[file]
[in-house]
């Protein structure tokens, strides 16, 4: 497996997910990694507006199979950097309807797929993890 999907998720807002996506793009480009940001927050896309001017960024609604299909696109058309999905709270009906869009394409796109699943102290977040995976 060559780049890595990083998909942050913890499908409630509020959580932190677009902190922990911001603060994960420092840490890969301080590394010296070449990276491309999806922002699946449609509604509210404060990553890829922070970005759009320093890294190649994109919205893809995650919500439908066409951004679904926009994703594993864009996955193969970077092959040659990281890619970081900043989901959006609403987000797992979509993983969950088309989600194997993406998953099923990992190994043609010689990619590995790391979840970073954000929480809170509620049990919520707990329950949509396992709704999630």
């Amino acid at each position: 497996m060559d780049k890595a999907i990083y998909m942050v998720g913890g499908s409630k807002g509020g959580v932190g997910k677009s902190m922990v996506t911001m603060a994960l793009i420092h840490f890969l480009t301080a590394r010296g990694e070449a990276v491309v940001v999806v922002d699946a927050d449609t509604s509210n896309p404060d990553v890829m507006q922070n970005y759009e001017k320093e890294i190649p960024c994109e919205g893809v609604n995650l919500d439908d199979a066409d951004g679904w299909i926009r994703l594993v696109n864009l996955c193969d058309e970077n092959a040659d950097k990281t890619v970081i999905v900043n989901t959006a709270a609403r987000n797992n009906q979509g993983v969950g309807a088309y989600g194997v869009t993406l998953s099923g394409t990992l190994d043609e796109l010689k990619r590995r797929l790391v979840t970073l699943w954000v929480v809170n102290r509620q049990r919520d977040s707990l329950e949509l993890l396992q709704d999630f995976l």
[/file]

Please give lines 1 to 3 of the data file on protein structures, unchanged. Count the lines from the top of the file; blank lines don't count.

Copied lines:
[in-house]
């Protein structure tokens, strides 16, 4: 497996997910990694507006199979950097309807797929993890 999907998720807002996506793009480009940001927050896309001017960024609604299909696109058309999905709270009906869009394409796109699943102290977040995976 060559780049890595990083998909942050913890499908409630509020959580932190677009902190922990911001603060994960420092840490890969301080590394010296070449990276491309999806922002699946449609509604509210404060990553890829922070970005759009320093890294190649994109919205893809995650919500439908066409951004679904926009994703594993864009996955193969970077092959040659990281890619970081900043989901959006609403987000797992979509993983969950088309989600194997993406998953099923990992190994043609010689990619590995790391979840970073954000929480809170509620049990919520707990329950949509396992709704999630």
């Amino acid at each position: 497996m060559d780049k890595a999907i990083y998909m942050v998720g913890g499908s409630k807002g509020g959580v932190g997910k677009s902190m922990v996506t911001m603060a994960l793009i420092h840490f890969l480009t301080a590394r010296g990694e070449a990276v491309v940001v999806v922002d699946a927050d449609t509604s509210n896309p404060d990553v890829m507006q922070n970005y759009e001017k320093e890294i190649p960024c994109e919205g893809v609604n995650l919500d439908d199979a066409d951004g679904w299909i926009r994703l594993v696109n864009l996955c193969d058309e970077n092959a040659d950097k990281t890619v970081i999905v900043n989901t959006a709270a609403r987000n797992n009906q979509g993983v969950g309807a088309y989600g194997v869009t993406l998953s099923g394409t990992l190994d043609e796109l010689k990619r590995r797929l790391v979840t970073l699943w954000v929480v809170n102290r509620q049990r919520d977040s707990l329950e949509l993890l396992q709704d999630f995976l």